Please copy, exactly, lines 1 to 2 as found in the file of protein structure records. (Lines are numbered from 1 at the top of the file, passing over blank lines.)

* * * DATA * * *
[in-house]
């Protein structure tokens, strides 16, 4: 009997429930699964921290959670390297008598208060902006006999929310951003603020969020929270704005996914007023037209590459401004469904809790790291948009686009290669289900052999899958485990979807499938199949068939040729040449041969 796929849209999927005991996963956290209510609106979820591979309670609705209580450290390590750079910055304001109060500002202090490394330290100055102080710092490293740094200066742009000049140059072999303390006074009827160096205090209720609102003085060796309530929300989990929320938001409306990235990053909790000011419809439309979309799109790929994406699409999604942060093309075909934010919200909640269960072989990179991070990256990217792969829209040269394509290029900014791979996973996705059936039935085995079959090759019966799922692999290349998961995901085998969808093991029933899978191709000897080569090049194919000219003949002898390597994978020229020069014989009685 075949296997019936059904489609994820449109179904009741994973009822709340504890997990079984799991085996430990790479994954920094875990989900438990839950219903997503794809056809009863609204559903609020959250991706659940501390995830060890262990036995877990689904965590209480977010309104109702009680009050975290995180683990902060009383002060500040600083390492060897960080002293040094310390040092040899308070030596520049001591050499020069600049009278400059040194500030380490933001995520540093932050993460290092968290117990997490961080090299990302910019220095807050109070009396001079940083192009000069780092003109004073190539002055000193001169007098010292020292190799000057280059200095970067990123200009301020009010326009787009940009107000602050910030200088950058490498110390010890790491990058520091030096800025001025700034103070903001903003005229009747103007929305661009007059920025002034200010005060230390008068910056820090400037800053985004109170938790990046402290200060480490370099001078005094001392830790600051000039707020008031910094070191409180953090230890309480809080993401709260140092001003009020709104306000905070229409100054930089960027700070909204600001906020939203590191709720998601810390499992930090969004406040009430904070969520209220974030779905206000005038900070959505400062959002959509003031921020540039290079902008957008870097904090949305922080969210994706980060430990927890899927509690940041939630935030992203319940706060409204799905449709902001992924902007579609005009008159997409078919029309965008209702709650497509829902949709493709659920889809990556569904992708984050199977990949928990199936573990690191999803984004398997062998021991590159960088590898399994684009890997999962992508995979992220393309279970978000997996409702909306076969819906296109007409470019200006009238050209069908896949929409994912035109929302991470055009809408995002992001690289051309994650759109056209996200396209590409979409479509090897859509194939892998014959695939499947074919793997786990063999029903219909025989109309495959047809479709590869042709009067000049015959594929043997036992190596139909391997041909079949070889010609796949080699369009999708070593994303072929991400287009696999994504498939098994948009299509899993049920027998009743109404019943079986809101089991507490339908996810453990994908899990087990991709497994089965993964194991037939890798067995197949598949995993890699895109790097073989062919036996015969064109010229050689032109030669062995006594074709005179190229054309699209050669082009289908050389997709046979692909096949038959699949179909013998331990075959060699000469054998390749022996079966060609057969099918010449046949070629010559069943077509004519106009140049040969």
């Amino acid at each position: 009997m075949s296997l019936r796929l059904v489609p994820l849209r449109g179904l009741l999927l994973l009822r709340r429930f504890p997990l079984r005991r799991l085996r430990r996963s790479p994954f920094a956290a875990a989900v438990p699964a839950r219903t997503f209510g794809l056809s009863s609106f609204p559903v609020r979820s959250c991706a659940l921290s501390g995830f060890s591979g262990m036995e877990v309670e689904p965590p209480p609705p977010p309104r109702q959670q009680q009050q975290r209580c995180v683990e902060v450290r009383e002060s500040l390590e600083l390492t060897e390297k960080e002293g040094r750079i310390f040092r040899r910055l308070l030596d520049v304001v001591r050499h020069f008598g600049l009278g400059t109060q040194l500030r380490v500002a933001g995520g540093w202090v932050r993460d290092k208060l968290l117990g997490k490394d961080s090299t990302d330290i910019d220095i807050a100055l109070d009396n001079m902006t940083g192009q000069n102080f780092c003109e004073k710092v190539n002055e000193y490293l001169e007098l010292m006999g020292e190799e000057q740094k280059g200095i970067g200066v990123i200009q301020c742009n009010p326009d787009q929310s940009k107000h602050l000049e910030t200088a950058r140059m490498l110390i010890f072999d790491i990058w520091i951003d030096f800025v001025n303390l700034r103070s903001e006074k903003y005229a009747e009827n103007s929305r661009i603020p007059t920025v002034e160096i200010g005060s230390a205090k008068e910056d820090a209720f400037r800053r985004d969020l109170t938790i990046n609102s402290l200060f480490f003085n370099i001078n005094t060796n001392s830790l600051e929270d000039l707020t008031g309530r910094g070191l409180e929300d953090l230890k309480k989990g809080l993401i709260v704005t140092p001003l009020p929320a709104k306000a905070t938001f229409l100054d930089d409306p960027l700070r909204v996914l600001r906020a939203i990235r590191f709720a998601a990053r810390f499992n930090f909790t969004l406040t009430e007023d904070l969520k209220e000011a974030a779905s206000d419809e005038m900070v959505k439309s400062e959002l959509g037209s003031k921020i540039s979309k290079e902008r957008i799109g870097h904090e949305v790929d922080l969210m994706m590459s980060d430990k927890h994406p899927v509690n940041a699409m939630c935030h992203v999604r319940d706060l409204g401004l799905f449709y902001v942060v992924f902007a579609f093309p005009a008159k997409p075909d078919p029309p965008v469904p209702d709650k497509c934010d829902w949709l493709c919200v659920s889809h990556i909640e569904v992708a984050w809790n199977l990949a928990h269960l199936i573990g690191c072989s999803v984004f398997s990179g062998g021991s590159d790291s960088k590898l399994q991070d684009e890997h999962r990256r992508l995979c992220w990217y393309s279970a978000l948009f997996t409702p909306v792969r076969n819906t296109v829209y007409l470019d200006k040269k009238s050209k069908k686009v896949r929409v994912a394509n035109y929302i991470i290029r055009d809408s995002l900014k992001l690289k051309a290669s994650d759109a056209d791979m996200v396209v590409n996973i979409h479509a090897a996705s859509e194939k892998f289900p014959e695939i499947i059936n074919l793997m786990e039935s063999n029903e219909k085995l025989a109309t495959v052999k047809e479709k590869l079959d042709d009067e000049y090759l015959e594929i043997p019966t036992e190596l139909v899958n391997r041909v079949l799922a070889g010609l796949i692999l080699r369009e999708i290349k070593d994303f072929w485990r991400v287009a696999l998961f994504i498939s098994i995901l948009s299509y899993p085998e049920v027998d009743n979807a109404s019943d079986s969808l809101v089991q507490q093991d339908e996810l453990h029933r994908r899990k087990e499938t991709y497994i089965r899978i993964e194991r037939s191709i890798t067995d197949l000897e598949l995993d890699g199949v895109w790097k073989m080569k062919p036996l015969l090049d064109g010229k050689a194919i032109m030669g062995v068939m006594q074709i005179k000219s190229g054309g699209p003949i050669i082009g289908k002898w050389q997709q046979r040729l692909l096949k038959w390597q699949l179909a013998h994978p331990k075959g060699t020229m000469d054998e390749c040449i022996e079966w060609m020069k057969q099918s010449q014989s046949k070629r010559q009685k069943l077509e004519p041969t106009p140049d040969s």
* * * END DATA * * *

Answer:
[in-house]
């Protein structure tokens, strides 16, 4: 009997429930699964921290959670390297008598208060902006006999929310951003603020969020929270704005996914007023037209590459401004469904809790790291948009686009290669289900052999899958485990979807499938199949068939040729040449041969 796929849209999927005991996963956290209510609106979820591979309670609705209580450290390590750079910055304001109060500002202090490394330290100055102080710092490293740094200066742009000049140059072999303390006074009827160096205090209720609102003085060796309530929300989990929320938001409306990235990053909790000011419809439309979309799109790929994406699409999604942060093309075909934010919200909640269960072989990179991070990256990217792969829209040269394509290029900014791979996973996705059936039935085995079959090759019966799922692999290349998961995901085998969808093991029933899978191709000897080569090049194919000219003949002898390597994978020229020069014989009685 075949296997019936059904489609994820449109179904009741994973009822709340504890997990079984799991085996430990790479994954920094875990989900438990839950219903997503794809056809009863609204559903609020959250991706659940501390995830060890262990036995877990689904965590209480977010309104109702009680009050975290995180683990902060009383002060500040600083390492060897960080002293040094310390040092040899308070030596520049001591050499020069600049009278400059040194500030380490933001995520540093932050993460290092968290117990997490961080090299990302910019220095807050109070009396001079940083192009000069780092003109004073190539002055000193001169007098010292020292190799000057280059200095970067990123200009301020009010326009787009940009107000602050910030200088950058490498110390010890790491990058520091030096800025001025700034103070903001903003005229009747103007929305661009007059920025002034200010005060230390008068910056820090400037800053985004109170938790990046402290200060480490370099001078005094001392830790600051000039707020008031910094070191409180953090230890309480809080993401709260140092001003009020709104306000905070229409100054930089960027700070909204600001906020939203590191709720998601810390499992930090969004406040009430904070969520209220974030779905206000005038900070959505400062959002959509003031921020540039290079902008957008870097904090949305922080969210994706980060430990927890899927509690940041939630935030992203319940706060409204799905449709902001992924902007579609005009008159997409078919029309965008209702709650497509829902949709493709659920889809990556569904992708984050199977990949928990199936573990690191999803984004398997062998021991590159960088590898399994684009890997999962992508995979992220393309279970978000997996409702909306076969819906296109007409470019200006009238050209069908896949929409994912035109929302991470055009809408995002992001690289051309994650759109056209996200396209590409979409479509090897859509194939892998014959695939499947074919793997786990063999029903219909025989109309495959047809479709590869042709009067000049015959594929043997036992190596139909391997041909079949070889010609796949080699369009999708070593994303072929991400287009696999994504498939098994948009299509899993049920027998009743109404019943079986809101089991507490339908996810453990994908899990087990991709497994089965993964194991037939890798067995197949598949995993890699895109790097073989062919036996015969064109010229050689032109030669062995006594074709005179190229054309699209050669082009289908050389997709046979692909096949038959699949179909013998331990075959060699000469054998390749022996079966060609057969099918010449046949070629010559069943077509004519106009140049040969």